In fast-paced, troubled times I increasingly look for certainties, the rituals and rhythms of life that tell you all is well with the world.
Being a nature lover, my certainties are generally geared to the seasons and there is nothing as certain, or reassuring, as the arrival of the welcome swallows on my patch in spring.
Over the years – 17 in fact – I have always timed them for the first weekend of September. The first sight of their erratic, joyous flight brings with it the vision of summer, even if more often than not snow lingers on the summit of kunanyi/Mt Wellington.
I had high hopes of a bumper swallow spring when one of my correspondents David Kernke, the owner of the Shene historic home at Pontville, phoned to say that swallows had arrived there in mid-August. I counted down the days from that moment expecting at any time to see the swallows further south at the Waterworks Reserve. I waited in vain, and the swallows were still not in my neighbourhood past their normal arrival date.
Migratory birds of many species usually arrive on friendly, warm winds blowing in from the north and this year I noted that the normal swallow arrival time had coincided with a cold snap with snow-laden westerly and south-westerly winds.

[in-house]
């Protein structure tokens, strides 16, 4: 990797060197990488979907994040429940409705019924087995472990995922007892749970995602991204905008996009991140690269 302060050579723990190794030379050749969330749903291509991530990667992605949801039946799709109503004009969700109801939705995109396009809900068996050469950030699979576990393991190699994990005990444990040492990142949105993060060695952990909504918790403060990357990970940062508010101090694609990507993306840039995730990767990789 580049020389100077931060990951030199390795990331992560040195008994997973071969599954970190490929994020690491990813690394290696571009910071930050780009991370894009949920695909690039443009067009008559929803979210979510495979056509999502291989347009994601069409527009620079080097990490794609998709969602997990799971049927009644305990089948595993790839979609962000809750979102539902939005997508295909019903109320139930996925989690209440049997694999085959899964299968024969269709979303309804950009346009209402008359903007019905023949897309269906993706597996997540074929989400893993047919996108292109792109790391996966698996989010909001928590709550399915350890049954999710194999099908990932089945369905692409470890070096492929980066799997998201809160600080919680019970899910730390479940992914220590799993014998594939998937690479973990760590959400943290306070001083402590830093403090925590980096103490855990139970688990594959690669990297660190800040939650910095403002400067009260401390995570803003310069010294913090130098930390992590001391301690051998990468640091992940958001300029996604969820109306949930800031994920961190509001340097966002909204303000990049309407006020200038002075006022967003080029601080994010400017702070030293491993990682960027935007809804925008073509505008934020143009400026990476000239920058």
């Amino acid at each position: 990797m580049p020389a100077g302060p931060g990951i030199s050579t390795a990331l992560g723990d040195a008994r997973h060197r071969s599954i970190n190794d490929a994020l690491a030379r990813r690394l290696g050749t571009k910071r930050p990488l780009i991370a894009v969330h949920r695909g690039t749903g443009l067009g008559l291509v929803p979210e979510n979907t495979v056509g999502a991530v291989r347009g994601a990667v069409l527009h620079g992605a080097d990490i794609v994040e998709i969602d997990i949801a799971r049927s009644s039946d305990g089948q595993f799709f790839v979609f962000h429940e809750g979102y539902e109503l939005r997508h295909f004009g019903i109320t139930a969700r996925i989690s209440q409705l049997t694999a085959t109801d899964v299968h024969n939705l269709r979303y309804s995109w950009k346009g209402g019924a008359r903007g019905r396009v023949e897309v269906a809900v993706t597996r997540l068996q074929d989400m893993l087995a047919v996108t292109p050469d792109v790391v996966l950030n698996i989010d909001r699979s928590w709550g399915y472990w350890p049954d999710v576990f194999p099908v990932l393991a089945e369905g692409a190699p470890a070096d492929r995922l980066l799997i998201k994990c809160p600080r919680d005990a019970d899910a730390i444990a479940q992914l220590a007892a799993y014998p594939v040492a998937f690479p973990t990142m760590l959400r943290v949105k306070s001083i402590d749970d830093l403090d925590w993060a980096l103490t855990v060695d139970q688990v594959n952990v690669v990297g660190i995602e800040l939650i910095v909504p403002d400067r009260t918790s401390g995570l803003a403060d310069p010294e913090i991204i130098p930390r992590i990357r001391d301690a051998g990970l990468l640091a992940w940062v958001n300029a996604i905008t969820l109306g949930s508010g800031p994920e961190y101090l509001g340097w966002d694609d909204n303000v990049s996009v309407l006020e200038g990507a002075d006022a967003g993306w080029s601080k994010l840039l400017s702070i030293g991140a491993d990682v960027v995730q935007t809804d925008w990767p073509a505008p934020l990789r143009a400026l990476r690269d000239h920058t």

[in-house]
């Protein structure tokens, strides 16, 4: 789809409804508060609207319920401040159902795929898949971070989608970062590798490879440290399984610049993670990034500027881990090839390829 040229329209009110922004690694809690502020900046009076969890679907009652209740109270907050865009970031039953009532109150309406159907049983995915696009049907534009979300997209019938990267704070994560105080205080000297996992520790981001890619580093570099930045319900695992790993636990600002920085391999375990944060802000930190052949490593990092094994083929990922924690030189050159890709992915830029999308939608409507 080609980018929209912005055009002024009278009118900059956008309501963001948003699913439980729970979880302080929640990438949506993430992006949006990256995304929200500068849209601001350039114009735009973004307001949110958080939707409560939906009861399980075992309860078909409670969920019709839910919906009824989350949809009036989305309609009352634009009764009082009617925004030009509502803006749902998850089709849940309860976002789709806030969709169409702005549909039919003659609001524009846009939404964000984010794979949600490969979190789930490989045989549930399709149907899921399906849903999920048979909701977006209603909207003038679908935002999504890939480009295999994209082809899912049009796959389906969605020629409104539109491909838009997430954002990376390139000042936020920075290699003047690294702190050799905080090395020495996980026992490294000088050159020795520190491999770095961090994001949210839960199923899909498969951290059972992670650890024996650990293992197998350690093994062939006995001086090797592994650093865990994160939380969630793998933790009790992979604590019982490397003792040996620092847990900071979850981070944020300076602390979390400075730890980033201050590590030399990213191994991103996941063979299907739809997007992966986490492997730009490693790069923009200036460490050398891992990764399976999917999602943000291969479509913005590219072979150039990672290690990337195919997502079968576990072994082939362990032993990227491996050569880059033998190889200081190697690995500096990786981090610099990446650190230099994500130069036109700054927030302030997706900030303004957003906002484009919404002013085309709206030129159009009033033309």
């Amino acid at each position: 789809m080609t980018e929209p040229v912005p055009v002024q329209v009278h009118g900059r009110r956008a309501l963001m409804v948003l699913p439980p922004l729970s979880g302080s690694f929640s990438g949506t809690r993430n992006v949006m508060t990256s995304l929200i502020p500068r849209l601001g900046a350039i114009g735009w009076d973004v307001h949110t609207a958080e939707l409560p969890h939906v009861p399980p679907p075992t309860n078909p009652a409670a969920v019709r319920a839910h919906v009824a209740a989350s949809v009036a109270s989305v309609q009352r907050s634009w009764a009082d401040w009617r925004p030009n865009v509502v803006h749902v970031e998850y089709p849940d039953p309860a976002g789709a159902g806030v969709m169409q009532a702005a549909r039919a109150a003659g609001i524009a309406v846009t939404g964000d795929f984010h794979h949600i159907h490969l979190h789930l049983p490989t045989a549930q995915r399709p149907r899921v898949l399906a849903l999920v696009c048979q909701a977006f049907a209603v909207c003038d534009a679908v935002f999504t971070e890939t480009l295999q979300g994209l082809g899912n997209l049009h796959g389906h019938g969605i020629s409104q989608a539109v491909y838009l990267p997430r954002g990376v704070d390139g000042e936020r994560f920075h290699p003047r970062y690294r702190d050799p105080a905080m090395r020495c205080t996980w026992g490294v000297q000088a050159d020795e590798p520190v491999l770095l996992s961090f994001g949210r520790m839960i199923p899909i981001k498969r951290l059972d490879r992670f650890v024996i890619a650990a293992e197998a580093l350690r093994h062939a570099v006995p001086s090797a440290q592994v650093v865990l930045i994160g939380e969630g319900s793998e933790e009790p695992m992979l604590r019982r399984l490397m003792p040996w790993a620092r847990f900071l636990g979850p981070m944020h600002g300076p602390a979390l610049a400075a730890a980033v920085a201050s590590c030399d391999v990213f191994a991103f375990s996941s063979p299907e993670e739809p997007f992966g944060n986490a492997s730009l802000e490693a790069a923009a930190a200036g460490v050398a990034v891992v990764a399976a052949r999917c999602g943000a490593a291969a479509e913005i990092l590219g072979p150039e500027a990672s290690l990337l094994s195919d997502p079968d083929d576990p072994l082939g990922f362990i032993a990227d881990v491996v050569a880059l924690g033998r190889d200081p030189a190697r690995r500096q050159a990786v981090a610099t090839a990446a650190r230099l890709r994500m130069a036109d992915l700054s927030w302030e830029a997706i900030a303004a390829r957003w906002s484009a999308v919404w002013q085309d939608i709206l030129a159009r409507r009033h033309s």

In the past I might have simply put down the swallows’ late arrival to unfavourable weather but in these uncertain times of declining bird populations the arrival of spring and its certainly has been marked by a growing anxiety about how Tasmanian birds are faring during the winter months on the mainland.
Numbers of the migratory birds are showing marked declines across the world. Among them are the world’s swallow species. The barn swallows which breed in the United States and Canada are arriving in lesser number from their wintering grounds in South America, and there is also a marked fall in the number of European swallows whose trans-continental flights link northern Europe with the far tip of the African continent. The European swallows’ cousins, the house martin and the sand martin, are also falling to arrive in the numbers of old.
Ornithologists are still seeking the reasons for the decline but two factors are thought to be in play regarding the European species at least: land clearance which results in less flying-insect prey and increasing global temperatures, which are leading to desertification and drought in Africa.
So far I haven’t seen evidence of dramatic declines in Australian swallow and martin species but our swallows and other migratory birds cannot be divorced from the factors that are affecting their number in other parts of the world.
On a more positive note, my anxious wait for the swallows ended within the first week of September. A merry twitter across the twin lakes of the Waterworks Reserves put my mind at rest, at least until next year.
My book on kunanyi/Mt Wellington, The Shy Mountain, is being launched by Charles Wooley at the Hobart Bookshop on Wednesday, September 20th. All welcome.